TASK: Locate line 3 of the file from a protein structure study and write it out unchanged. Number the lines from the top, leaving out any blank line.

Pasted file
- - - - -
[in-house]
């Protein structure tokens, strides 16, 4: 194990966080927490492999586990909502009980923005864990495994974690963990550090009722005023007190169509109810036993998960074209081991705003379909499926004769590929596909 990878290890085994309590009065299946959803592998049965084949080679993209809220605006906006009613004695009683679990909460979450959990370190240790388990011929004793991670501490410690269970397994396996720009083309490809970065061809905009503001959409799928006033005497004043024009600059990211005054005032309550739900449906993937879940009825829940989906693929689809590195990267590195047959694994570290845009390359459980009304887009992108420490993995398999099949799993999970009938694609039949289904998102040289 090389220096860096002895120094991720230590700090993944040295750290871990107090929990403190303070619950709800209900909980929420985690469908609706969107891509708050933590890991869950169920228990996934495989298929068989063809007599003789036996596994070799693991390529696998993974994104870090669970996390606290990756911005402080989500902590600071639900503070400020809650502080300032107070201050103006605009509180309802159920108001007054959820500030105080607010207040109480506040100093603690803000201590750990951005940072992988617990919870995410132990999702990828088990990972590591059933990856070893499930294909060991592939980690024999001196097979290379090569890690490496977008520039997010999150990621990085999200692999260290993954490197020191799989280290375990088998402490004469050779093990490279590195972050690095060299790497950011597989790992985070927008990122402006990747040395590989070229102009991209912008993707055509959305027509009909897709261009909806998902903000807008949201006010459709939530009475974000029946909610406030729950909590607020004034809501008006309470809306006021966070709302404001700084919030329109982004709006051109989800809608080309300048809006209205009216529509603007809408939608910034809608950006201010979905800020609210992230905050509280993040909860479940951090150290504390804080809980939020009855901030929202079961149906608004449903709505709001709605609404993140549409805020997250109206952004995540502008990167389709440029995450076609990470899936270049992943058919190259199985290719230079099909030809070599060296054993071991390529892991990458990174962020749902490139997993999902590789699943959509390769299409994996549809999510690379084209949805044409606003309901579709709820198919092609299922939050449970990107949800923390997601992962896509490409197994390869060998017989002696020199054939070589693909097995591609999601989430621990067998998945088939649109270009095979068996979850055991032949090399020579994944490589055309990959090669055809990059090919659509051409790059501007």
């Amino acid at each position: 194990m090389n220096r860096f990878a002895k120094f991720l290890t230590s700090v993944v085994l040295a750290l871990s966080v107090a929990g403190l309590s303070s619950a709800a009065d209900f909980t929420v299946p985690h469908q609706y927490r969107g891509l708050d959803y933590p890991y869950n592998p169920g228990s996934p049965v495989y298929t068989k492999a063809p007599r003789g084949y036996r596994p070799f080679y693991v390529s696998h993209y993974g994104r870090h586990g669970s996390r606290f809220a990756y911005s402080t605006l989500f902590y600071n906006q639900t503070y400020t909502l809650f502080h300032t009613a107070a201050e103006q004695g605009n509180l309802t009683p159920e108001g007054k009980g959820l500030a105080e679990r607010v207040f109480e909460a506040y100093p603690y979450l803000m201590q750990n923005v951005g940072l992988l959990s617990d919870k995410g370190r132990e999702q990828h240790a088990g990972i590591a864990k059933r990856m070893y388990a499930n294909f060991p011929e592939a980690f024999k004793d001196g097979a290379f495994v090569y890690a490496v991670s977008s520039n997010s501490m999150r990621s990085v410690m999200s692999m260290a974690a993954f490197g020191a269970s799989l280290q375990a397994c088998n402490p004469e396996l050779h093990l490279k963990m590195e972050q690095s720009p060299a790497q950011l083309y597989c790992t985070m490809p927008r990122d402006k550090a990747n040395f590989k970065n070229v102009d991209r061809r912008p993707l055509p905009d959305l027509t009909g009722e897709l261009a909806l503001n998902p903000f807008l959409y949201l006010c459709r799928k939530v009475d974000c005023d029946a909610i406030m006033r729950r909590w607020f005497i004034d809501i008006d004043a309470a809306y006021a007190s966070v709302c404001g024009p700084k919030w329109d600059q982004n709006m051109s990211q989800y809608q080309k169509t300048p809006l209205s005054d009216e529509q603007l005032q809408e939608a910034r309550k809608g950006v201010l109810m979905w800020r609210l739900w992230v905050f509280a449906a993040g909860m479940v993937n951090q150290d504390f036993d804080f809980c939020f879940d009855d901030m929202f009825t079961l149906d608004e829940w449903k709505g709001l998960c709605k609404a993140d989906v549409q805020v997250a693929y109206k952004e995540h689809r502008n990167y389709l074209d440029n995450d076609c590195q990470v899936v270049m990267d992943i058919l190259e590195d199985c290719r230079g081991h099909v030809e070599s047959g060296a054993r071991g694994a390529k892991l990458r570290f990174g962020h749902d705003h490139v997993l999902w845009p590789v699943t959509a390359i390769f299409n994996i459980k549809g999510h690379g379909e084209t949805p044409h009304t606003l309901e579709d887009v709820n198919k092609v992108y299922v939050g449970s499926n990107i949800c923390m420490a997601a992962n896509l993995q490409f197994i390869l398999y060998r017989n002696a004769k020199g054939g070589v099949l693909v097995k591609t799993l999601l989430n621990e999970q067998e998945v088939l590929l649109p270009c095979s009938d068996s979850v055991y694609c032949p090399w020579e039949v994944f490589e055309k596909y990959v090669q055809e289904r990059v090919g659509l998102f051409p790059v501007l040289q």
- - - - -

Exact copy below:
């Amino acid at each position: 194990m090389n220096r860096f990878a002895k120094f991720l290890t230590s700090v993944v085994l040295a750290l871990s966080v107090a929990g403190l309590s303070s619950a709800a009065d209900f909980t929420v299946p985690h469908q609706y927490r969107g891509l708050d959803y933590p890991y869950n592998p169920g228990s996934p049965v495989y298929t068989k492999a063809p007599r003789g084949y036996r596994p070799f080679y693991v390529s696998h993209y993974g994104r870090h586990g669970s996390r606290f809220a990756y911005s402080t605006l989500f902590y600071n906006q639900t503070y400020t909502l809650f502080h300032t009613a107070a201050e103006q004695g605009n509180l309802t009683p159920e108001g007054k009980g959820l500030a105080e679990r607010v207040f109480e909460a506040y100093p603690y979450l803000m201590q750990n923005v951005g940072l992988l959990s617990d919870k995410g370190r132990e999702q990828h240790a088990g990972i590591a864990k059933r990856m070893y388990a499930n294909f060991p011929e592939a980690f024999k004793d001196g097979a290379f495994v090569y890690a490496v991670s977008s520039n997010s501490m999150r990621s990085v410690m999200s692999m260290a974690a993954f490197g020191a269970s799989l280290q375990a397994c088998n402490p004469e396996l050779h093990l490279k963990m590195e972050q690095s720009p060299a790497q950011l083309y597989c790992t985070m490809p927008r990122d402006k550090a990747n040395f590989k970065n070229v102009d991209r061809r912008p993707l055509p905009d959305l027509t009909g009722e897709l261009a909806l503001n998902p903000f807008l959409y949201l006010c459709r799928k939530v009475d974000c005023d029946a909610i406030m006033r729950r909590w607020f005497i004034d809501i008006d004043a309470a809306y006021a007190s966070v709302c404001g024009p700084k919030w329109d600059q982004n709006m051109s990211q989800y809608q080309k169509t300048p809006l209205s005054d009216e529509q603007l005032q809408e939608a910034r309550k809608g950006v201010l109810m979905w800020r609210l739900w992230v905050f509280a449906a993040g909860m479940v993937n951090q150290d504390f036993d804080f809980c939020f879940d009855d901030m929202f009825t079961l149906d608004e829940w449903k709505g709001l998960c709605k609404a993140d989906v549409q805020v997250a693929y109206k952004e995540h689809r502008n990167y389709l074209d440029n995450d076609c590195q990470v899936v270049m990267d992943i058919l190259e590195d199985c290719r230079g081991h099909v030809e070599s047959g060296a054993r071991g694994a390529k892991l990458r570290f990174g962020h749902d705003h490139v997993l999902w845009p590789v699943t959509a390359i390769f299409n994996i459980k549809g999510h690379g379909e084209t949805p044409h009304t606003l309901e579709d887009v709820n198919k092609v992108y299922v939050g449970s499926n990107i949800c923390m420490a997601a992962n896509l993995q490409f197994i390869l398999y060998r017989n002696a004769k020199g054939g070589v099949l693909v097995k591609t799993l999601l989430n621990e999970q067998e998945v088939l590929l649109p270009c095979s009938d068996s979850v055991y694609c032949p090399w020579e039949v994944f490589e055309k596909y990959v090669q055809e289904r990059v090919g659509l998102f051409p790059v501007l040289q």